What Makes Us as Mad as Hell?



What Makes Us as Mad as Hell?

Temperament Can Reveal Everything About a Person

At the end of this book, I will present you with a history lesson. It is all about Hippocrates’ four temperaments, describing the same differences that this book is all about.

It’s possible to draw conclusions about someone’s behavior based on his temperament. By “temper” or “temperament” I don’t just mean what frustrates a person but rather how he reacts when something unexpected happens. Another way of saying this might be to talk about a person’s disposition. It can be how he reacts to changing circumstances and what sort of energy he has.

But yes, anger is a good and exciting gauge by which to judge a person’s color. Moreover, it’s situational. What upsets one person may not upset someone else in the least. By observing how someone reacts when things go wrong, you can get some important clues. Let me give you an example of a quick diagnosis.

What the hell…!!!

For the sake of simplicity, let’s compare different temperaments to different types of drinking glasses. I would suggest a shot glass for a Red temperament. “But,” you might say, “that little glass doesn’t hold much.”

Indeed it doesn’t, and many Reds function like that, too. It doesn’t take much for them to lose their temper and erupt. It could be about traffic jams, missed phone calls, someone moving too slowly on the escalator. Not getting their own way. That someone is just generally dense. Remember that of all the colors they are the ones most often surrounded by idiots. For a Red, there are many reasons to be irritated. A Red’s strength is that when they explode they rid themselves of any anger or irritation they’ve been feeling. They erupt briefly, but it doesn’t last. The shot glass may be quick to reach capacity, but it doesn’t take long to empty it. They simply empty the shot glass of anger and frustration and they’re back to being themselves. (I’m not referring to how those around a Red perceive things.) 

The advantage is that, for all their raging, it usually subsides quite quickly. A Red can rarely manage to be angry for long. He blurts out what he wants to say, and then he moves on. Sure, he can leave many confused people around him, but that’s their problem. He’s finished with the episode. Then something deeply upsetting happens again, and he just erupts. And again. And again.

Imagine that you pick up the shot glass and pour it out over your desk. Not nice, but quite manageable. You can always clean it up.

But remember the shot glass fills up just as quickly as it was emptied. It will happen again. Many perceive a Red’s temperament as totally unpredictable. It can erupt at any time.

Nevertheless, I don’t think it’s that unpredictable. If you know the person in question, you probably also know what triggers his anger.

However, it’s important to know that a Red doesn’t consider himself an angry person. He’s just given someone a piece of his mind or maybe raised his voice at him. Again, it’s just a way of communicating. But to a Green, it might seem that a Red is angry even when he’s just sharing his opinion. So much is in the eye of the beholder. It’s common that many people simply back off, to avoid confronting the Red and triggering his anger. But by letting their anger get the best of them all the time, Reds miss out on a lot of feedback.

“I Am Very Upset! Do You Even Hear What I’m Saying?”

Even the cheerful Yellow loses his temper: Don’t let anyone tell you otherwise. Although Yellows generally have a sunny, optimistic disposition, they have a temper as well. Like Reds, they are active, perceptive people. This means that they have a lot to react to. And if you’re quick-thinking and your tongue sometimes gets away from you, well then, things can happen. What comes out your face’s front door isn’t always well thought out.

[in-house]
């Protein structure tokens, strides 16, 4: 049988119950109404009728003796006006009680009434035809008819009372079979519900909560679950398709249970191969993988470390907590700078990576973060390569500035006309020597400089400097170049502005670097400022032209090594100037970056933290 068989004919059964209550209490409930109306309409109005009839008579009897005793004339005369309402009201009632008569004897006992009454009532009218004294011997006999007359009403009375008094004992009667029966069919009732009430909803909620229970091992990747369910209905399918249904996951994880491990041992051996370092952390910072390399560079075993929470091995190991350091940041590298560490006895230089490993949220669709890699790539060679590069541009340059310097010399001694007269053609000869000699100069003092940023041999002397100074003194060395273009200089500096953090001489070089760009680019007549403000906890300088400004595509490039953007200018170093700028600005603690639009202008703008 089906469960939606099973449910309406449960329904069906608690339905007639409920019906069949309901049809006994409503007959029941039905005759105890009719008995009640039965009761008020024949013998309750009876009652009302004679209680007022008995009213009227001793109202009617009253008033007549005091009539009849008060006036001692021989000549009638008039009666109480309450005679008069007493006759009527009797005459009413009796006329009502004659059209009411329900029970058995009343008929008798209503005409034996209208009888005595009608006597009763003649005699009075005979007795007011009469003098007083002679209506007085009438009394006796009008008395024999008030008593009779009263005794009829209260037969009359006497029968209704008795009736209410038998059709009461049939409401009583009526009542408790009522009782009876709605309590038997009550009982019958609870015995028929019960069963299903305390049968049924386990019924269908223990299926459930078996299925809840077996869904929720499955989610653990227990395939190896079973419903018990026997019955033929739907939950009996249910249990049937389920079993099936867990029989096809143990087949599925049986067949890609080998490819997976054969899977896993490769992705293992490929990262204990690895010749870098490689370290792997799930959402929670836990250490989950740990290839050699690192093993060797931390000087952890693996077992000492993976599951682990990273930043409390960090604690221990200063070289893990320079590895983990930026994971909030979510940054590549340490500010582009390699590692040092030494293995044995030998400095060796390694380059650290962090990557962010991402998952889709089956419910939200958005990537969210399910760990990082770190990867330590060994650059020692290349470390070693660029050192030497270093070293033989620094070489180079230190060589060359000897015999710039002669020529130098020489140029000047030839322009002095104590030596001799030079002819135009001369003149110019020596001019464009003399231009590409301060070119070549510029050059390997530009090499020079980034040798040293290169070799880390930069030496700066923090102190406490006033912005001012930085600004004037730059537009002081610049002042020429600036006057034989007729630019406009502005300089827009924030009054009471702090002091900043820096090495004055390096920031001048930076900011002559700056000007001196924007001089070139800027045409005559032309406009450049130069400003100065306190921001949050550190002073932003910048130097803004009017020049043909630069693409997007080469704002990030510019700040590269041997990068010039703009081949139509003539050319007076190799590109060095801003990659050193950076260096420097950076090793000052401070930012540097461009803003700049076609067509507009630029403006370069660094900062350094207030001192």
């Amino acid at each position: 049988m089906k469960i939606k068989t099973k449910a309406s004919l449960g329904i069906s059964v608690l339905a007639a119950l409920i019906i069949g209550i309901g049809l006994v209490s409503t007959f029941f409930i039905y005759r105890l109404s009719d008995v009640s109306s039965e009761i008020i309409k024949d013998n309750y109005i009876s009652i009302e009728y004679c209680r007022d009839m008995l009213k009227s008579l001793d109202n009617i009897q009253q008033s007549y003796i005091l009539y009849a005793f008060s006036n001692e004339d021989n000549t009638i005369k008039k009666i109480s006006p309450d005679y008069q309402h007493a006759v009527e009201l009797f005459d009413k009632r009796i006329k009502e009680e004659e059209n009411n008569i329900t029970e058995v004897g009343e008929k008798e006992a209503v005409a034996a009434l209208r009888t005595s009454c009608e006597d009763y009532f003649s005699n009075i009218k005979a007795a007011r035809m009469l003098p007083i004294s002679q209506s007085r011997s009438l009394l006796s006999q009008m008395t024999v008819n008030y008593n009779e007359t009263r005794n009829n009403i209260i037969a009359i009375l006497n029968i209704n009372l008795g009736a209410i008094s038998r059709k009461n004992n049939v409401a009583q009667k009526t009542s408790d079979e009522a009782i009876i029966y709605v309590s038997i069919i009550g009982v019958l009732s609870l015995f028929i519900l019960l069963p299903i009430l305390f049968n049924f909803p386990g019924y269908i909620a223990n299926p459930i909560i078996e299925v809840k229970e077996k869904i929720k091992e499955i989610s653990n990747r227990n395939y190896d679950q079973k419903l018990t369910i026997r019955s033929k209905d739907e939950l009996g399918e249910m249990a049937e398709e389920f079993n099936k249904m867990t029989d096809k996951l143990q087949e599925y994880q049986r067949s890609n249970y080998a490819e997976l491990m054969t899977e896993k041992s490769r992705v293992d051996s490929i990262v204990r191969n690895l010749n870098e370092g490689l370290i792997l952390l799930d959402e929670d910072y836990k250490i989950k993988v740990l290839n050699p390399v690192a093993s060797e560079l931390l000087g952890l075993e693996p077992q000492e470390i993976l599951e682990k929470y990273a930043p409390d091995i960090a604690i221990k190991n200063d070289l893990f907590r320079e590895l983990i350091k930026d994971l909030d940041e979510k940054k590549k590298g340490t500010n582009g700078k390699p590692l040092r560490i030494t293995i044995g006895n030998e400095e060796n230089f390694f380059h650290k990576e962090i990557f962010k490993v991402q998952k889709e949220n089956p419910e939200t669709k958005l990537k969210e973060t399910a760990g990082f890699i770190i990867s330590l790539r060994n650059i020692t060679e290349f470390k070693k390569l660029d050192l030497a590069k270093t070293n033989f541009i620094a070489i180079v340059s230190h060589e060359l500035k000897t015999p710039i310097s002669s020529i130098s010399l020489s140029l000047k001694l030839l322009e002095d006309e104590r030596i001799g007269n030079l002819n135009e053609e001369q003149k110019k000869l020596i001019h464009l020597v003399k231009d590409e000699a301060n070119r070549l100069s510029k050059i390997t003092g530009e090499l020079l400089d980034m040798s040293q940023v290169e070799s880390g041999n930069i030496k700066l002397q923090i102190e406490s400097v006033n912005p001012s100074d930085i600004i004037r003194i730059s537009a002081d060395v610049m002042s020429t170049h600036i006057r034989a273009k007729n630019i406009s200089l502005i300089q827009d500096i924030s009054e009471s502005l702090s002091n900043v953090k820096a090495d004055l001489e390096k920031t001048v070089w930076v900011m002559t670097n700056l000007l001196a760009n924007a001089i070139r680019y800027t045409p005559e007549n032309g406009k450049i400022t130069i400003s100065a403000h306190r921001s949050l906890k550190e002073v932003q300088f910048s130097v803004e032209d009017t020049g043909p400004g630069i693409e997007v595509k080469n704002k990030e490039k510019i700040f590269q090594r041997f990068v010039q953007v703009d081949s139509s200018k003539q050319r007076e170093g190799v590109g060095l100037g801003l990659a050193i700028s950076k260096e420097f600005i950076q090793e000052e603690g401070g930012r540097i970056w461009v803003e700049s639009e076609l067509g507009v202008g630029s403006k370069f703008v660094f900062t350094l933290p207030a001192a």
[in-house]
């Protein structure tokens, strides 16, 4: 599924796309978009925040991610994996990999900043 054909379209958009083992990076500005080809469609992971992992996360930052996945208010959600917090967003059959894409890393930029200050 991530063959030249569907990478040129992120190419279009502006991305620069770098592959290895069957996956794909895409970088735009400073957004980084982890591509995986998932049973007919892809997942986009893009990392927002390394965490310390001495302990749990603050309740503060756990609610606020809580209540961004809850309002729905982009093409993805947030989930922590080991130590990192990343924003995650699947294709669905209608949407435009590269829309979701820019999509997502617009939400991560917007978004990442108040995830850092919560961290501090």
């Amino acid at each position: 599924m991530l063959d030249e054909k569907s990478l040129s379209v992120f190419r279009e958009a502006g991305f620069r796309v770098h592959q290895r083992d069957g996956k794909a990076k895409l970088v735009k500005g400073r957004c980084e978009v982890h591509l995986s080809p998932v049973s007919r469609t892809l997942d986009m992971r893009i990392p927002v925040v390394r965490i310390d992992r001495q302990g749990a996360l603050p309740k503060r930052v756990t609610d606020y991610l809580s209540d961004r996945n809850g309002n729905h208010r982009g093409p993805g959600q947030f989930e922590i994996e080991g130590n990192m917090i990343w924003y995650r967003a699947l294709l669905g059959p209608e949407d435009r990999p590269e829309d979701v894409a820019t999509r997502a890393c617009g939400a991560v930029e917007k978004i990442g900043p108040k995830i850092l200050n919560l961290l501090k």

Because Yellows are very expressive and emotional at the same time, you’ll know in advance when the mercury starts rising. An observant person won’t have any problem noticing that a Yellow is on the verge of bursting. The look in his eyes intensifies; his gestures become impetuous; his voice is raised. All this happens, but it happens gradually.

If the Red temperament is like a shot glass, then we can liken the Yellow temperament to an everyday drinking glass. It holds more and it’s easier to see when it’s full. The level rises a little at a time, and if you’re paying attention you’ll have no problem observing this as it happens.

Now, if we take the tumbler of milk and pour it out all over your desk what’s the result? It will be a lot messier and much soggier than when we poured out the shot glass, right? Many important papers are destroyed, and it requires more than a single paper towel to dry it all up.

But we can still handle the situation. Even this temperamental outburst can be managed without too many serious complications.

There are also advantages in a Yellow’s temperament. He’ll feel guilty that he laid into someone close to him: colleague, family member, neighbor, or maybe even you. So he’ll make an extra effort to be kind the next time you meet. He’ll have an uneasy conscience, something a Red wouldn’t be able to comprehend.

If a person happens to be a combination of Red and Yellow, things can get tough. In this case, there’s a lot of ego in the room, and you won’t quite know what’s happening.

Depending on the driving forces and motivational factors the individual may have, he can assert his own position almost to the point of absurdity. Genuine Yellows can let their egos get in the way most of the time. The advantage, however, is that due to their bad memory, they don’t hold grudges for long. They quickly forget that there were any problems, an ability that can make Greens and Blues find Yellows to be a little bit too exciting.

Beware the Fury of a Patient Man. Beware Indeed.

Do you recognize this old saying? The person who coined it probably had a Green in mind. You may never have seen a Green lose his temper. It may very well be that your good friend, the friendly and gentle pal you’ve never had a serious argument with, hasn’t ever shown even a shred of bad temper.

Does that mean that this is a person who can’t get angry? Not at all. It just means that instead of turning his temper outwards, it’s oriented in another direction. Inwards.